Join industry visionaries Pete Flint, Spencer Rascoff, Ryan Serhant and more at Inman Connect New York, Jan. 24-26. Punch your ticket to the future by joining the smartest people in real estate at this must-attend event. Register here.
Surging mortgage rates are once again pushing homes into unaffordable territory for homebuyers, and it’s making the process of pricing a home even more complicated.
The monthly payment required to finance the purchase of a typical home rose from $2,210 in August to $2,547 in September — a 15 percent rise in only a few weeks — as mortgage rates shot back up to 6.7 percent, according to a report Thursday from Redfin.
This means when homesellers and their agents look at recent sales of comparable properties, they risk falling into unusual pitfalls, according to Redfin Deputy Chief Economist Taylor Marr.
“Sellers should anticipate that buyers are unwilling or unable to pay a price similar to what their neighbor’s home sold for a month ago, and buyers should connect with their lenders to find ways to mitigate the impact of rising rates,” Marr said in the report.
Unless a home is a clear cut above its comps in the neighborhood, the seller may need to consider that buyers won’t find it as affordable as some recently sold homes in the same area. In some cases, a strategy shift may be in order, a Redfin executive said.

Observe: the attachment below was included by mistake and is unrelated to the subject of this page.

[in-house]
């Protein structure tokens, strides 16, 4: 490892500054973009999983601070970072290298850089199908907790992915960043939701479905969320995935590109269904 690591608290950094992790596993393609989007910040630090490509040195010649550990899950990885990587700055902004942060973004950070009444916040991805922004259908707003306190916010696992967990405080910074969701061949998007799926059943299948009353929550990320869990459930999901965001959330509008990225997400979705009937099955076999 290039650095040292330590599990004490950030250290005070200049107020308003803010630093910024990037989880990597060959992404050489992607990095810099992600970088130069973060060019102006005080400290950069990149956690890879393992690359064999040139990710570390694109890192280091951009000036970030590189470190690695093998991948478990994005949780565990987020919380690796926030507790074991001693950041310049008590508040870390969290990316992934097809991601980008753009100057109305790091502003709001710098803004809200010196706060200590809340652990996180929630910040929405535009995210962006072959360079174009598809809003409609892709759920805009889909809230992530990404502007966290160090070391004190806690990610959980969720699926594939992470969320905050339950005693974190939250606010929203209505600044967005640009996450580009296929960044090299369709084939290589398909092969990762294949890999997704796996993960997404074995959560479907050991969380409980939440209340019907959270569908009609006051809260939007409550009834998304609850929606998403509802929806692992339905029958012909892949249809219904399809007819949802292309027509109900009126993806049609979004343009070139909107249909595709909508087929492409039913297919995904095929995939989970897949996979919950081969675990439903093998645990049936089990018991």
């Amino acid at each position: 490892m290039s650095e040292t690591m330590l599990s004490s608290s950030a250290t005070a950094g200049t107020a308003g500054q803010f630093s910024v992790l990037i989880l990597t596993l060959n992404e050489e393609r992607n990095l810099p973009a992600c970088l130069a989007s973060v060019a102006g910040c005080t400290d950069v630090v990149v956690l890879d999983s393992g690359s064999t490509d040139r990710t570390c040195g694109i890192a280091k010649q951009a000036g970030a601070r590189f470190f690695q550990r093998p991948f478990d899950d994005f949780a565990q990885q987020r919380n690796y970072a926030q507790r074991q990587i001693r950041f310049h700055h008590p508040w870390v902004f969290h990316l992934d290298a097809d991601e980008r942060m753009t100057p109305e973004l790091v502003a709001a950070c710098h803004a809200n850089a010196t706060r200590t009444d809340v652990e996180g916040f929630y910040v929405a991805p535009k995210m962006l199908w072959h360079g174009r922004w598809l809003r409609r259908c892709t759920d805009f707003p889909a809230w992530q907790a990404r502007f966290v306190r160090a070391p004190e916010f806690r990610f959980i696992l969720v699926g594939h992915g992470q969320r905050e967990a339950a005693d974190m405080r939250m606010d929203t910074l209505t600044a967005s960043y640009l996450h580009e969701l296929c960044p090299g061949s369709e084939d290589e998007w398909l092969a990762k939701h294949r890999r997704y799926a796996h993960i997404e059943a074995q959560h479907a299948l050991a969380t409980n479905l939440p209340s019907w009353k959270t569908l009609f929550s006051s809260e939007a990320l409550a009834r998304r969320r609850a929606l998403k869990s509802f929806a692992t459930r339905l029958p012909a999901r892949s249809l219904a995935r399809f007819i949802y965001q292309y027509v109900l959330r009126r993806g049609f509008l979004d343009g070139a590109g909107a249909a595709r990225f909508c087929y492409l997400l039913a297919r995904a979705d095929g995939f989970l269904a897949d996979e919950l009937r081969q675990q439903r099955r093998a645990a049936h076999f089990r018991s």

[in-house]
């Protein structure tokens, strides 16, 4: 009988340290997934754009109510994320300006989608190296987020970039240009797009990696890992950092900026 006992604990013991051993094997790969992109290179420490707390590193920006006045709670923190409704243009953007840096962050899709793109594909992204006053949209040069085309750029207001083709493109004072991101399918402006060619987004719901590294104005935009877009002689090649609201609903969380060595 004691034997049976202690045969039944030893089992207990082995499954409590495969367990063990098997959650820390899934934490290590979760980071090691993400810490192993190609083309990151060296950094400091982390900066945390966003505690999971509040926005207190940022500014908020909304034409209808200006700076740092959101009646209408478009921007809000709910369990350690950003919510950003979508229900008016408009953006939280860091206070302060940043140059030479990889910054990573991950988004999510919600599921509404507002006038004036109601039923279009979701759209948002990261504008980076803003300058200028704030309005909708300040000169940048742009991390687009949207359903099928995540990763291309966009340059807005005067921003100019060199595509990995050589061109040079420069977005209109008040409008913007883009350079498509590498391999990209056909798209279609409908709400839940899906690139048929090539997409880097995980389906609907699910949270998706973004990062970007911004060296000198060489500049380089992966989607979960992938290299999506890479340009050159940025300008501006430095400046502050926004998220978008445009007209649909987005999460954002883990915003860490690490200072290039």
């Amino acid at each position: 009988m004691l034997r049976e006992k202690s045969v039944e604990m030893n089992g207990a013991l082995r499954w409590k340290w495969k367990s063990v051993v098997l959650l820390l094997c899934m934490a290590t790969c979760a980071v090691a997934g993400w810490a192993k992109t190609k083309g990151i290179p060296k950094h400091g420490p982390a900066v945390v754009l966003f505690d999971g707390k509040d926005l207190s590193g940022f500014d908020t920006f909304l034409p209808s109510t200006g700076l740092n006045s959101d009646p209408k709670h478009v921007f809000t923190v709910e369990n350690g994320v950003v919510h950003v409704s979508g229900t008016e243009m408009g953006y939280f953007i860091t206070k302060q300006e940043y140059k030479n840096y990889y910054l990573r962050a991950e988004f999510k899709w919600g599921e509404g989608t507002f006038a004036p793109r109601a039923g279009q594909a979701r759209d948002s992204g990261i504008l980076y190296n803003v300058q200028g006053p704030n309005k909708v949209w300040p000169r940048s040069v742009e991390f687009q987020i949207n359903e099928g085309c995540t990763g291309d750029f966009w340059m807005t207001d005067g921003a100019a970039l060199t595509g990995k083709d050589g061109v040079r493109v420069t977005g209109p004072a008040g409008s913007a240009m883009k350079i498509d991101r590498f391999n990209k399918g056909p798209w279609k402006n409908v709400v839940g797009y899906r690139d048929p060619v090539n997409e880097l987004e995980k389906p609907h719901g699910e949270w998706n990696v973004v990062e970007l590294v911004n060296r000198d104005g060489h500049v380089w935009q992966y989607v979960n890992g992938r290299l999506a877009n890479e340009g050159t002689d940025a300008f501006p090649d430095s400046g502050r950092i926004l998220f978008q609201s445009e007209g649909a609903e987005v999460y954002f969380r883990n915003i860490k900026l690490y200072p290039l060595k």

“It’s imperative for home sellers to react quickly and aggressively as the market turns,” Jason Aleem, Redfin’s senior vice president of real estate operations, said in the report. “This means adjusting your pricing immediately if you want to be competitive and attract offers from a smaller pool of qualified homebuyers.”
Across the country asking prices have actually ticked upward in September, even as affordability worsened for buyers. But at the same time, more sellers have also been forced to drop their asking prices.
About 1 in 13 home listings had a price cut during the four weeks ending Sept. 25, a share of listings twice as big as what Redfin saw this time last year.
Still, sellers have yet to completely lose their grip on the market.
In that same four-week span, the supply of homes was back up to three months of inventory as the pace of sales continued to slow. For most of the pandemic, there had been only two months of inventory available at a time.
The traditional definition of a balanced market is six months of inventory, with anything lower than that considered to favor sellers.
Months of inventory continued to climb even as the number of active listings on the market ticked slightly downward. But homes sat on the market for longer than they have in years — 31 days typically. That’s a full week longer than it took for homes to sell at the same point last year.